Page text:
If you are one of those who subscribe only to mainstream media and were observing what was going on in Sri Lanka, you would be excused if you were under the impression that the Corona virus pandemic, while still a problem in the country, was just one of the many issues it was facing.

This week, for instance, there were other issues to be dealt with. The Port City legislation had to be rushed through Parliament despite the Supreme Court deciding that significant sections of it were unconstitutional and had to be endorsed by the people at a referendum.

Then there was the 12th anniversary of the end of the Eelam war, justifiable cause for celebration that it is, which had to be commemorated, pandemic or not, so we could hark back to the dynamic leadership of then President Mahinda Rajapaksa and then DefenceSecretary and now President Gotabaya Rajapaksa.

In the midst of events such as this, the dull daily statistics of the number of cases of corona virus infections and related deaths is not exciting news. On the day of writing this, for example, the country recorded the highest number of cases, more than 3500. That same day, 36 people died from the illness.

Meanwhile, the government’s Department of Information, keen to eliminate any emotion from the issue of the pandemic, calmly announced that the ‘New Year cluster’ had reached 50,000 cases. Ironically, on the same day, a senior physician attached to the Infectious Diseases Hospital, the nation’s main treatment centre for the pandemic warned that Sri Lanka was heading for a ‘catastrophe’.

For the Department of Information though, this was just another cluster similar to the now infamous ‘Minuwangoda cluster’ and the ‘Peliyagoda cluster’ and not a raging pandemic that was wreaking havoc across the country. If only someone asked the Department, they would have even suggested helpfully that there was no ‘community transmission’ and all cases could be linked to those who went shopping for the New Year!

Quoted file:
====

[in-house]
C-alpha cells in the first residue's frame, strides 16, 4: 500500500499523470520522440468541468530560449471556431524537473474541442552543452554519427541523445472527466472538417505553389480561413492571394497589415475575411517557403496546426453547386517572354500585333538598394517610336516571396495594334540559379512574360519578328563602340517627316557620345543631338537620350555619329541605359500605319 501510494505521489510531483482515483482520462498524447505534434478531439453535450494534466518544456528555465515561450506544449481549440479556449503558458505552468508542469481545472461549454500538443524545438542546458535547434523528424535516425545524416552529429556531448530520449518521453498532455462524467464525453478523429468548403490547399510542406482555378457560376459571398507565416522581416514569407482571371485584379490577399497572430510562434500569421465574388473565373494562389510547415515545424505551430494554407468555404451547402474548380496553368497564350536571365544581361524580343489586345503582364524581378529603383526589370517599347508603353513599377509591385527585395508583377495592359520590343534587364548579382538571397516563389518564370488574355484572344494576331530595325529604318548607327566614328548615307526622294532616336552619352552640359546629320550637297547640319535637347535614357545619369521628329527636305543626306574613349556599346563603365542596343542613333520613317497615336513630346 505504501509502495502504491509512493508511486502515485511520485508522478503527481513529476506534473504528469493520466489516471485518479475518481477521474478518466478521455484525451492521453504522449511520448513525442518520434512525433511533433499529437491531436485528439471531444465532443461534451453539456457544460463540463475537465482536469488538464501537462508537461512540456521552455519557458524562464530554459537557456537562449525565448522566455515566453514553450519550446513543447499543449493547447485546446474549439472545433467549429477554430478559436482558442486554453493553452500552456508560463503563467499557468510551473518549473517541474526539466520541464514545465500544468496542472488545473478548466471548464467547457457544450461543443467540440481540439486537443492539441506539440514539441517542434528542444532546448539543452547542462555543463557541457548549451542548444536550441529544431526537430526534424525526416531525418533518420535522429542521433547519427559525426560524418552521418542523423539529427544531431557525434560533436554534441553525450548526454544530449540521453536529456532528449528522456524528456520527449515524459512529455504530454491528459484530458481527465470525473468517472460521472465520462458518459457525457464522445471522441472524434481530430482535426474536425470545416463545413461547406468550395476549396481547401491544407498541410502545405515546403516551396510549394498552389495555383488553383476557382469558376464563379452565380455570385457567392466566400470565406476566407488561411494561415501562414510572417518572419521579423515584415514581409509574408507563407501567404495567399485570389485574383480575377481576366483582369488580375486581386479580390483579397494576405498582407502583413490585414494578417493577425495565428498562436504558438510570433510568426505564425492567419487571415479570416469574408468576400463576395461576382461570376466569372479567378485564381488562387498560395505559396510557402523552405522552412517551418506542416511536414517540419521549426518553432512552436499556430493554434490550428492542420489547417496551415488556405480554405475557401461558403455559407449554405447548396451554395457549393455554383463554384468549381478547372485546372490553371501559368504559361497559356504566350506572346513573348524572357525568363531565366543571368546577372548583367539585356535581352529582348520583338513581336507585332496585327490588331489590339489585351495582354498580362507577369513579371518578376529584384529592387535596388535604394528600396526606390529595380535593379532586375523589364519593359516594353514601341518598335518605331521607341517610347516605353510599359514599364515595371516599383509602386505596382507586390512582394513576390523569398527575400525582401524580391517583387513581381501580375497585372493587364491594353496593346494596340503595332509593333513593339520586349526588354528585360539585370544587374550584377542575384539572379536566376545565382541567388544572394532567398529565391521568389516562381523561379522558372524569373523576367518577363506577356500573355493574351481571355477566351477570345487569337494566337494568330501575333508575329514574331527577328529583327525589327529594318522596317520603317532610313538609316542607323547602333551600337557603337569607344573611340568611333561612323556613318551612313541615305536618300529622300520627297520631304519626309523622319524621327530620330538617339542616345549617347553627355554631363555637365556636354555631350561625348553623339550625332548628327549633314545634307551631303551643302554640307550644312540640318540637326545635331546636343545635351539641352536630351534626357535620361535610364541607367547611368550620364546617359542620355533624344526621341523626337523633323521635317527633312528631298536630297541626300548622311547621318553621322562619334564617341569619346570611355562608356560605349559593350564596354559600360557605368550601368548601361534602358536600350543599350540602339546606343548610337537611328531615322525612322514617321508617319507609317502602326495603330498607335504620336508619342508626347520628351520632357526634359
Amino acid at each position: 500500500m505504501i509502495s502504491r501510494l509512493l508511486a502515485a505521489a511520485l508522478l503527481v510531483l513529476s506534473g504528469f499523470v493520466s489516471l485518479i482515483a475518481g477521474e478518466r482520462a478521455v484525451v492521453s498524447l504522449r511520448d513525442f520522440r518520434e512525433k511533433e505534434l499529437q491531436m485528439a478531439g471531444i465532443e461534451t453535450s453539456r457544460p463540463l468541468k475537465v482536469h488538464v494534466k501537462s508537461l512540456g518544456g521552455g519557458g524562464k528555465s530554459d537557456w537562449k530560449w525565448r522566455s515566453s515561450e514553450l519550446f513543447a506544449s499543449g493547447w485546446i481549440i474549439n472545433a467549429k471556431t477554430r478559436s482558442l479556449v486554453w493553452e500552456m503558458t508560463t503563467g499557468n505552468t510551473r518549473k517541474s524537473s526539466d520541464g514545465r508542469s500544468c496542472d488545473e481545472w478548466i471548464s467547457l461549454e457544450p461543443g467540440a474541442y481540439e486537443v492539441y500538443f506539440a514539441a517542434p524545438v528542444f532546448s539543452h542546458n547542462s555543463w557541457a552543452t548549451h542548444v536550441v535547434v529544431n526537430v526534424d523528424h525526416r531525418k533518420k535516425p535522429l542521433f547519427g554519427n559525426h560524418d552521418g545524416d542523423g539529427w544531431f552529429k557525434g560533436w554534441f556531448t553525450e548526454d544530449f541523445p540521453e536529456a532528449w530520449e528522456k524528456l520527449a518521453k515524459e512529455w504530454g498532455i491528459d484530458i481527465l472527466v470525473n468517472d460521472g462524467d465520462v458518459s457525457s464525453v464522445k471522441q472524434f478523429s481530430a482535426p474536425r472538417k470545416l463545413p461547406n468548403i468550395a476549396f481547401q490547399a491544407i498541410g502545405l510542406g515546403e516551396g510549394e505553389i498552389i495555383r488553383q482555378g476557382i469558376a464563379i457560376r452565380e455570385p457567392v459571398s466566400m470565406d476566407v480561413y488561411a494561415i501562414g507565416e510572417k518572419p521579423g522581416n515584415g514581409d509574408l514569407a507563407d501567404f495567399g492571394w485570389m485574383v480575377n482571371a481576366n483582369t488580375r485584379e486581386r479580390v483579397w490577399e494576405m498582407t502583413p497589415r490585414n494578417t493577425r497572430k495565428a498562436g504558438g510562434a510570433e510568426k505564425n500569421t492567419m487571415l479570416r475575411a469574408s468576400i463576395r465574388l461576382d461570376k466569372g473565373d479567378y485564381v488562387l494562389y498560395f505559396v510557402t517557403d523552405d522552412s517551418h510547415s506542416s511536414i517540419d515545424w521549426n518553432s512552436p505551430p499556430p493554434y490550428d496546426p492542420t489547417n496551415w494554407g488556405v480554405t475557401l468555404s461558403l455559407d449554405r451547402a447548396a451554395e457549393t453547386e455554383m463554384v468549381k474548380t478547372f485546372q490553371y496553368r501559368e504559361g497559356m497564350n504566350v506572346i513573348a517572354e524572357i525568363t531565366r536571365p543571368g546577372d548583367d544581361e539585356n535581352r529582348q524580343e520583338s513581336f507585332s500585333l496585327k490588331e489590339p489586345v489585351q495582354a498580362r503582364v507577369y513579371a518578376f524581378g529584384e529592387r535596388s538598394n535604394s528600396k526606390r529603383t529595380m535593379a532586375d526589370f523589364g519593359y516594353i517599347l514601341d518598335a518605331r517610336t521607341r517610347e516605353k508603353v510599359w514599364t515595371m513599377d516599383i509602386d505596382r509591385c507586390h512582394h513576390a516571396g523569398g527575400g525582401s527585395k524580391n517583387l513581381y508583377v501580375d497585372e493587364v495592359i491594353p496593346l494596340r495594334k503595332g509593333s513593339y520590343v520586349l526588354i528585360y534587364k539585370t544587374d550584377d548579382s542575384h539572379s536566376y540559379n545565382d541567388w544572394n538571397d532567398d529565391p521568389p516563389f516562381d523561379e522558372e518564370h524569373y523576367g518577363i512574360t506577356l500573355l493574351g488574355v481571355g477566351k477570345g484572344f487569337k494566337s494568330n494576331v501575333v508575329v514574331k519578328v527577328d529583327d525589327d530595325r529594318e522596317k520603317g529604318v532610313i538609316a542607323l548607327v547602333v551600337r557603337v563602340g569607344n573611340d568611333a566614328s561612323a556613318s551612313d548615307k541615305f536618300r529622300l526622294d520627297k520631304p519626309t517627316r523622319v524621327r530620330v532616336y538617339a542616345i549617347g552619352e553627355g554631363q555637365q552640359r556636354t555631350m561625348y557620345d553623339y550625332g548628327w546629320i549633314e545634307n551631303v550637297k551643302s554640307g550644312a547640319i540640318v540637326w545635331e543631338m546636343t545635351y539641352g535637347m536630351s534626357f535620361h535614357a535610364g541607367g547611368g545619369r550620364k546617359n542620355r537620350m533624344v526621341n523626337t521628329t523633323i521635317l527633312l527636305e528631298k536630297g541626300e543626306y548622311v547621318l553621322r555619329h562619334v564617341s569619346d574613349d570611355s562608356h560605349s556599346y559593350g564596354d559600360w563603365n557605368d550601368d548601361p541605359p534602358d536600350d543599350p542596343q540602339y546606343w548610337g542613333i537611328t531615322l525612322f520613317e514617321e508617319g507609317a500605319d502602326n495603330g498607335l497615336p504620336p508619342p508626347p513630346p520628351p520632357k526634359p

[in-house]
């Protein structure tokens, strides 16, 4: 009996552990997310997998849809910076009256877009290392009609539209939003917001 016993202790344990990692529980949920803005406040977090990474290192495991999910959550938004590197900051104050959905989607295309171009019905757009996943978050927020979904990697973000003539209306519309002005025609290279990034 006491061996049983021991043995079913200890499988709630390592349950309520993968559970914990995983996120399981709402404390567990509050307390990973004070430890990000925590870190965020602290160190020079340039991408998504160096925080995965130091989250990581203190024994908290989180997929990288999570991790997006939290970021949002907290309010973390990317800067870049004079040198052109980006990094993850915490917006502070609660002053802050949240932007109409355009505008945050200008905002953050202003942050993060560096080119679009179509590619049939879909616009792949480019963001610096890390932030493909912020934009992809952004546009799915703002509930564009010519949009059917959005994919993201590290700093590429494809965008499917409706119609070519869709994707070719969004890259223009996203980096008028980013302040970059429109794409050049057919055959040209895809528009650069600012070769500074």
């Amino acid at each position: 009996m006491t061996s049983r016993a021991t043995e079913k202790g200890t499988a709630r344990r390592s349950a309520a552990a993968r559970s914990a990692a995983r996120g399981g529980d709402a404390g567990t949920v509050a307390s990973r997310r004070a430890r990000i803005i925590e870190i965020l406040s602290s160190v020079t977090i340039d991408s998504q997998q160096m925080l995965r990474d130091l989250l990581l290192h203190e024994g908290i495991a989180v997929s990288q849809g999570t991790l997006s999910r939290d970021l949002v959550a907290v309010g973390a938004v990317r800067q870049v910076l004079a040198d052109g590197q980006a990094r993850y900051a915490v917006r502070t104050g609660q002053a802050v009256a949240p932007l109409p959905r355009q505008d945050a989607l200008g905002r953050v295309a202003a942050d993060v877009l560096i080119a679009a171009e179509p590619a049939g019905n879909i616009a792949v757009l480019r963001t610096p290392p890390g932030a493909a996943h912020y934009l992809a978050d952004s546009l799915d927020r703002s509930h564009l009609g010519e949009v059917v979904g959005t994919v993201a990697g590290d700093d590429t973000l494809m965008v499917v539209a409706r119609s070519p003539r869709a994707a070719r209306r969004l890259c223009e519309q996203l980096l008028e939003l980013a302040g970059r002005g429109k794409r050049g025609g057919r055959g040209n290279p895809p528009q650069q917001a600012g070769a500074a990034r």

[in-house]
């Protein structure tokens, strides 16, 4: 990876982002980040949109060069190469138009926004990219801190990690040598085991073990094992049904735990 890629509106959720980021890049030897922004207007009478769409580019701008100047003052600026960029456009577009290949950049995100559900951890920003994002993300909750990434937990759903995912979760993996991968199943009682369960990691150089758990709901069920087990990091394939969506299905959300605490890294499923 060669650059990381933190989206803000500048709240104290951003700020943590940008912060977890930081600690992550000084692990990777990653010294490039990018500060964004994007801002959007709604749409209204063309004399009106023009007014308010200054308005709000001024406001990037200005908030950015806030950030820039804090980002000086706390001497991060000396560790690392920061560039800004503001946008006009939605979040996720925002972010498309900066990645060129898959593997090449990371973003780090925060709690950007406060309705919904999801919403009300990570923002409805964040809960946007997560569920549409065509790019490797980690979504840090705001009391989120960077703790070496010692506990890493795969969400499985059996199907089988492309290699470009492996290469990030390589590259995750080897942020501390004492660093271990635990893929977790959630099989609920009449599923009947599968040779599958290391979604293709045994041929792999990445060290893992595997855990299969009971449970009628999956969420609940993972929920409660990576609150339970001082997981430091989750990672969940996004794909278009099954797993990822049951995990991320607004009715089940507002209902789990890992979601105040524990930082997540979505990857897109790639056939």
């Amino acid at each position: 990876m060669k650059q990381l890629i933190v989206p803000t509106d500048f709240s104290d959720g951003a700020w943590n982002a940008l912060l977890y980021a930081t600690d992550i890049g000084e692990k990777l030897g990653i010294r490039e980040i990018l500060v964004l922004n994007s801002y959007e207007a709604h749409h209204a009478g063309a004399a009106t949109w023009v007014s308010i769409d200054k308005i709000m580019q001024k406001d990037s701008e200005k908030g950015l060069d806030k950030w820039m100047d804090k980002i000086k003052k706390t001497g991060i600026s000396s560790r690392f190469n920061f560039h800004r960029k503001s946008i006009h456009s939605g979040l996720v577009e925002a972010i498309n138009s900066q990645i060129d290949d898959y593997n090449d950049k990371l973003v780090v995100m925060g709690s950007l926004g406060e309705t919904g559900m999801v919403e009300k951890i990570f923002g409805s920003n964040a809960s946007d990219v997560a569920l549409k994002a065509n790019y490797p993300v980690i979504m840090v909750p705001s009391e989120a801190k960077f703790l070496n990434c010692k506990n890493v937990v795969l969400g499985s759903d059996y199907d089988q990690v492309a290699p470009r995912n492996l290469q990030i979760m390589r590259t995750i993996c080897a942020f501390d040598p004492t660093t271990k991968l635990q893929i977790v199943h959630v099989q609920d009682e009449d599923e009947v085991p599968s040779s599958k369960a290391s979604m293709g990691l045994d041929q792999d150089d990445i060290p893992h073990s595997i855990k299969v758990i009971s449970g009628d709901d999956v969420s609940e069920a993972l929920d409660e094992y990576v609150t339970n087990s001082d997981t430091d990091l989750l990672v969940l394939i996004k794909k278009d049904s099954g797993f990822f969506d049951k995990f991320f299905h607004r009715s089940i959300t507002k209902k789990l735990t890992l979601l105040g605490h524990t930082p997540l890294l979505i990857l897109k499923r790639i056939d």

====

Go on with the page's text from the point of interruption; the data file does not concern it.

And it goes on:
Then, remember how President Gotabaya Rajapaksa and General Shavendra Silva, two military men tasked with fighting a war against a virus, proudly declared that the country will not be locked down again because it would cripple the economy?

We can be proud that it hasn’t. Yes, there are ‘travel restrictions’ for days on end, your ability to purchase groceries depends on the last digit of your National Identity Card number and only essential workers are allowed to travel.

Flights have been suspended, schools are closed indefinitely and ‘normal’ life as we know it has come to a screeching halt but these are merely ‘restrictions’- so President Rajapaksa and General Silva can claim once again that they didn’t ‘lockdown’ the country. After all, a ‘lockdown’ by any other name must be as effective!

All this begs the question: should the mainstream media and the relevant medical professionals also take some of the blame for the disaster that Sri Lanka now finds itself in- the country’s worst health crisis in nearly a century and more importantly an entirely preventable one, given how effectively the ‘first wave’ of the pandemic was managed by the same government?